The Central Asianist Podcast

Top experts and journalists from around the world discuss the politics, economy, and culture of Central Asia. Hosted by Nate Schenkkan.
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The Central Asianist Podcast



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Nov 13, 2017

In this podcast, I speak with Regine A. Spector, Assistant Professor of Political Science at the University of Massachusetts Amherst, about her book, Order at the Bazaar: Power and Trade in Central Asia, from Cornell University Press. 

Bazaars, including those in Central Asia, are often treated as sites of chaos –  emblematic of the failure to develop rule of law institutions and in need of state intervention to bring order. In her book, Spector uses extensive interviews and research –  focusing on the Dordoi and Osh bazaars in Bishkek, Kyrgyzstan – to document how the people who work in bazaars, and some owners of bazaars, have created islands of order. To do so, they draw on Soviet and pre-Soviet traditions to adapt to the disruptive transition from the Soviet system to capitalism. Order at the Bazaar offers a ground-up view on how citizens build order for themselves, and provides a critique of external approaches to institution-building.

Sep 26, 2017

In this episode, I speak with Nick Megoran, Reader in Political Geography at Newcastle University, about his new bookNationalism in Central Asia: A Biography of the Uzbekistan-Kyrgyzstan Boundary.

The book is an engaging and perspective-shifting account of how a new international border was formed where one had not previously existed before. Based on more than 20 years of fieldwork in both countries and along the border, it contributes to a deeper understanding of how discourse about the border has shaped national identities and nationalist politics. Among other topics, Nate and I discuss the role of nationalism in understanding politics in Central Asia, the political dynamics in Kyrgyzstan in advance of the presidential elections, the significance of the reopening of the Uzbekistan-Kyrgyzstan border, and the names of Nick’s children.

Jul 25, 2017

In this episode, I speak with Yan Matusevich, a migration researcher with a focus on the post-Soviet space, about how the situation for labor migrants in Russia is changing in light of the Eurasian Economic Union (EAEU).

Yan and I discuss a variety of developments now affecting labor migrants in Russia, including the economic crisis of the last several years, the creation of the EAEU and its new labor regulations for member state citizens, the impact of anti-terrorism policing in Russia, and how Russia’s presidential election campaign could affect migrants.

Jun 27, 2017

In this episode, I speak with Farruh Yusupov, the director of RFE/RL’s Turkmen service Azatlyk, about the burgeoning economic crisis in Turkmenistan and whether the government will be able to find a way out.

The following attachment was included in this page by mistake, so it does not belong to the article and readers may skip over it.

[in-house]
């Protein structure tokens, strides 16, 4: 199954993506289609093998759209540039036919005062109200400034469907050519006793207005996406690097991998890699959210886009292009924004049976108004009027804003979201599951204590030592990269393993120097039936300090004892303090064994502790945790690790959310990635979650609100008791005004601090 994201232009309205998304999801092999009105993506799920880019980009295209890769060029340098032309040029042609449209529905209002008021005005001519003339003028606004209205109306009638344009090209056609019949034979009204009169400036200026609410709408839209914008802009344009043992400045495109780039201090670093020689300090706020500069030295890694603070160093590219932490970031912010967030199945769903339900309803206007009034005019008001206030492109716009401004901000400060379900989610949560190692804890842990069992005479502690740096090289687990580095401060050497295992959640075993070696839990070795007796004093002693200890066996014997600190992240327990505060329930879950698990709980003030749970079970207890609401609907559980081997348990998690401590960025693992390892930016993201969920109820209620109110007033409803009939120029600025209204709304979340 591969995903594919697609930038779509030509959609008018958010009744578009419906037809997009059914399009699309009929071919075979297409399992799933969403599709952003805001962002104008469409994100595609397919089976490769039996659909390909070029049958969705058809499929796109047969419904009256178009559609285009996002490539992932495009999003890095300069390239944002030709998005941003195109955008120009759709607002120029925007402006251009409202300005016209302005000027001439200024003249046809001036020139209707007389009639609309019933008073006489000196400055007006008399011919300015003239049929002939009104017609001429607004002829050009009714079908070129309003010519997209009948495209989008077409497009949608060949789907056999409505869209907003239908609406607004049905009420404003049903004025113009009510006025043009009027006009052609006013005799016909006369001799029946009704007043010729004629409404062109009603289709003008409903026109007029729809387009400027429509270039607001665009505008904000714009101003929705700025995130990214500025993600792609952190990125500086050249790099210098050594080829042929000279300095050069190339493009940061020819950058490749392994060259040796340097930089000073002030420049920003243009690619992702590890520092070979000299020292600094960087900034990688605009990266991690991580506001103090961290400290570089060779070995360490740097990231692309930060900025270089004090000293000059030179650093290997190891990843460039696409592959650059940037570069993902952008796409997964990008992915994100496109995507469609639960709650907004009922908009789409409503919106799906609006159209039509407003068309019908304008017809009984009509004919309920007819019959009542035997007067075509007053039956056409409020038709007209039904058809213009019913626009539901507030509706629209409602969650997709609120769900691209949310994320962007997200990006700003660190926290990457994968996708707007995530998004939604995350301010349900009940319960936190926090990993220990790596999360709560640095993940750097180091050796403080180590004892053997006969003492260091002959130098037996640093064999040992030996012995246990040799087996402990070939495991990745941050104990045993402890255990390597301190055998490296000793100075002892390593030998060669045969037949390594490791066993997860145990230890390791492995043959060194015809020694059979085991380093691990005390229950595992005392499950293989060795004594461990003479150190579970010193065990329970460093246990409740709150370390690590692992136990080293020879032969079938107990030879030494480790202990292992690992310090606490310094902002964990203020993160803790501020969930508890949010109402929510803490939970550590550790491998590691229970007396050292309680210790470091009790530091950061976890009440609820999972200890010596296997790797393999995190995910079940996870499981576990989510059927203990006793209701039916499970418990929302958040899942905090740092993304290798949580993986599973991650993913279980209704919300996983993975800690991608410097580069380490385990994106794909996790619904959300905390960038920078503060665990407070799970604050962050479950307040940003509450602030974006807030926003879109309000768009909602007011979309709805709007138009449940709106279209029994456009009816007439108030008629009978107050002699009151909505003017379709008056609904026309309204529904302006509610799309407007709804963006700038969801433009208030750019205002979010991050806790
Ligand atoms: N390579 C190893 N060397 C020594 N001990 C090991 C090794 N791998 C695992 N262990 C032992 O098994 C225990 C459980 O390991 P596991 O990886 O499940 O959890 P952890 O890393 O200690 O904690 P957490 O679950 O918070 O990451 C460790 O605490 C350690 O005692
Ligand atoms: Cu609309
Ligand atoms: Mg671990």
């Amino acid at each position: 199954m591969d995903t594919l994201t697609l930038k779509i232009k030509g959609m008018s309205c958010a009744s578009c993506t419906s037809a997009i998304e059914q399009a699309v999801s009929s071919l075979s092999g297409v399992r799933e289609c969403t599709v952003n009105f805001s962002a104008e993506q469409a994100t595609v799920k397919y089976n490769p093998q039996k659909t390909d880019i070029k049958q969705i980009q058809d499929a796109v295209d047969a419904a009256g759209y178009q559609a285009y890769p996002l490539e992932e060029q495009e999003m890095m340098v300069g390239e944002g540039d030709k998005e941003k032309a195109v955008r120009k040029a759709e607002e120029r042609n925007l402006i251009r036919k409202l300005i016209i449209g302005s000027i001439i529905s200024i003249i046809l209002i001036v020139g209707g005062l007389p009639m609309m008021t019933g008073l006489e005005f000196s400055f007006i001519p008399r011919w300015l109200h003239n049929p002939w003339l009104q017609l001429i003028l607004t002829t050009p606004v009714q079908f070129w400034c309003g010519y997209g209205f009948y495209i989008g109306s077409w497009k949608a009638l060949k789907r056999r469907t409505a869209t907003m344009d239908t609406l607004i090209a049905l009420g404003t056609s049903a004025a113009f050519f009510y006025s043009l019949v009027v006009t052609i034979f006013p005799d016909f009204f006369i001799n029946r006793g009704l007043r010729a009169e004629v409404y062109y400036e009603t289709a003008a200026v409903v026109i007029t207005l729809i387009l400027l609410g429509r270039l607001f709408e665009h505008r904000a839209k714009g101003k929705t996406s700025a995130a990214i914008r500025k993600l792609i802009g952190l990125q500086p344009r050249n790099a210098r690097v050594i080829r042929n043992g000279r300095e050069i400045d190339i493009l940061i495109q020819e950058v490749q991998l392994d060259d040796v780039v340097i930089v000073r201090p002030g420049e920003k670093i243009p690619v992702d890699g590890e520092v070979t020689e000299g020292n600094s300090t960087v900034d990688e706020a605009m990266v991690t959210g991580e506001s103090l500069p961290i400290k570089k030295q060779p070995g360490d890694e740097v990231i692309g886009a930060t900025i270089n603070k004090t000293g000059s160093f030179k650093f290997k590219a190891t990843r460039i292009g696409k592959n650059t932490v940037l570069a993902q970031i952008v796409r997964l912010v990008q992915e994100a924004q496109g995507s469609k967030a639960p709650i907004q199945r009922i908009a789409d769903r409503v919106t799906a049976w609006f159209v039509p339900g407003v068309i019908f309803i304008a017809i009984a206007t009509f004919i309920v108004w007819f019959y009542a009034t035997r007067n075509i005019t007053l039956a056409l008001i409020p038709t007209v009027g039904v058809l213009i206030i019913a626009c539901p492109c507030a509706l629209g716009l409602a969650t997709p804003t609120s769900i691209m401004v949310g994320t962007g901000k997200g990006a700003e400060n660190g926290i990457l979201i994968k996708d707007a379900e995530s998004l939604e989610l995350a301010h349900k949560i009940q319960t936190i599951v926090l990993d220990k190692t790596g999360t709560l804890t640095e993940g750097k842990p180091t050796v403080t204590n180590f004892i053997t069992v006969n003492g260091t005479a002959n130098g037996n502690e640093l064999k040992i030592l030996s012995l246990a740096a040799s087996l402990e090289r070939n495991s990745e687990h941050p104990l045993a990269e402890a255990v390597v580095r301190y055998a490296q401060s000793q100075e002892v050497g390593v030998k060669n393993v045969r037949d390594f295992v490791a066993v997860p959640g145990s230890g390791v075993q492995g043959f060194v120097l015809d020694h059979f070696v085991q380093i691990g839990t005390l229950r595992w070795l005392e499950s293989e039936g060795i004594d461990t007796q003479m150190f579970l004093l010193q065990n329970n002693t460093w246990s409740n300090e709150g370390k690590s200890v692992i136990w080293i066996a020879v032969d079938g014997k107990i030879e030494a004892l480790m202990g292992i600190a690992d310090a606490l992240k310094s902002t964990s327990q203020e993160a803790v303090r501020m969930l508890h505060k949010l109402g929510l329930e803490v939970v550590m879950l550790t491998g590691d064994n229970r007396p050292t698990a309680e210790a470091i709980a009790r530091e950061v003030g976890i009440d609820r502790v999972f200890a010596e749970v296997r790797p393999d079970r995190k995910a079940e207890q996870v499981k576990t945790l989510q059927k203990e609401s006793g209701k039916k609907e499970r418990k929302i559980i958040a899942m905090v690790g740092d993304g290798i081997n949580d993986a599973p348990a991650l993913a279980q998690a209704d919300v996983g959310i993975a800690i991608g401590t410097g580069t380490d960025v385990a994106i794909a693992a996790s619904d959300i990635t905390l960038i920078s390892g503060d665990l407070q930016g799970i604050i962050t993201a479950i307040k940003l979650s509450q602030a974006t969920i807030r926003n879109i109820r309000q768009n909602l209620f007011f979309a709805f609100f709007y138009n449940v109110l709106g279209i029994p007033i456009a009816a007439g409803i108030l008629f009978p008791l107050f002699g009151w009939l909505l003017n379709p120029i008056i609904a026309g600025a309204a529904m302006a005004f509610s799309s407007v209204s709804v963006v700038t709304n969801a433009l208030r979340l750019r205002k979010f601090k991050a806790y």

With both Russia and Iran having ended the purchase of Turkmen gas, and oil and gas prices declining yet again, dollars are scarce, wages are going unpaid, and subsidies for utilities have been cut. Even with the media under tight control, there is growing frustration with the government’s lack of response to the crisis. Is President Gurbanguly Berdymukhamedov able and willing to address the crisis? Or is a harder crash inevitable?

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May 24, 2017

In this episode, I spoke with Bakhtiyor Nishanov, the deputy director for Eurasia of the International Republican Institute (IRI), about whether Uzbekistan is experiencing a thaw since the death of Islam Karimov in August 2016.

Bakhti and I discuss Uzbekistan’s policies under President Shavkat Mirziyoyev: the release of a small number of high-profile political prisoners, relaxations on speech restrictions on social media, and improved relations with neighboring countries in Central Asia, among others. Do these changes constitute a genuine thaw, or are they just attempts by a new leader to shore up legitimacy using different tools than his predecessor? What kind of system is Mirziyoyev interested in creating, and what will it mean for Central Asia?

Special thanks to Eurasianet for its support that has made bringing back the podcast possible.

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Mar 23, 2017

In this episode, I spoke with Dr. John Heathershaw, Associate Professor in the Department of Politics at the University of Exeter about his new book with Alexander A. Cooley, Dictators without Borders: Power and Money in Central Asia, published this month by Yale University Press.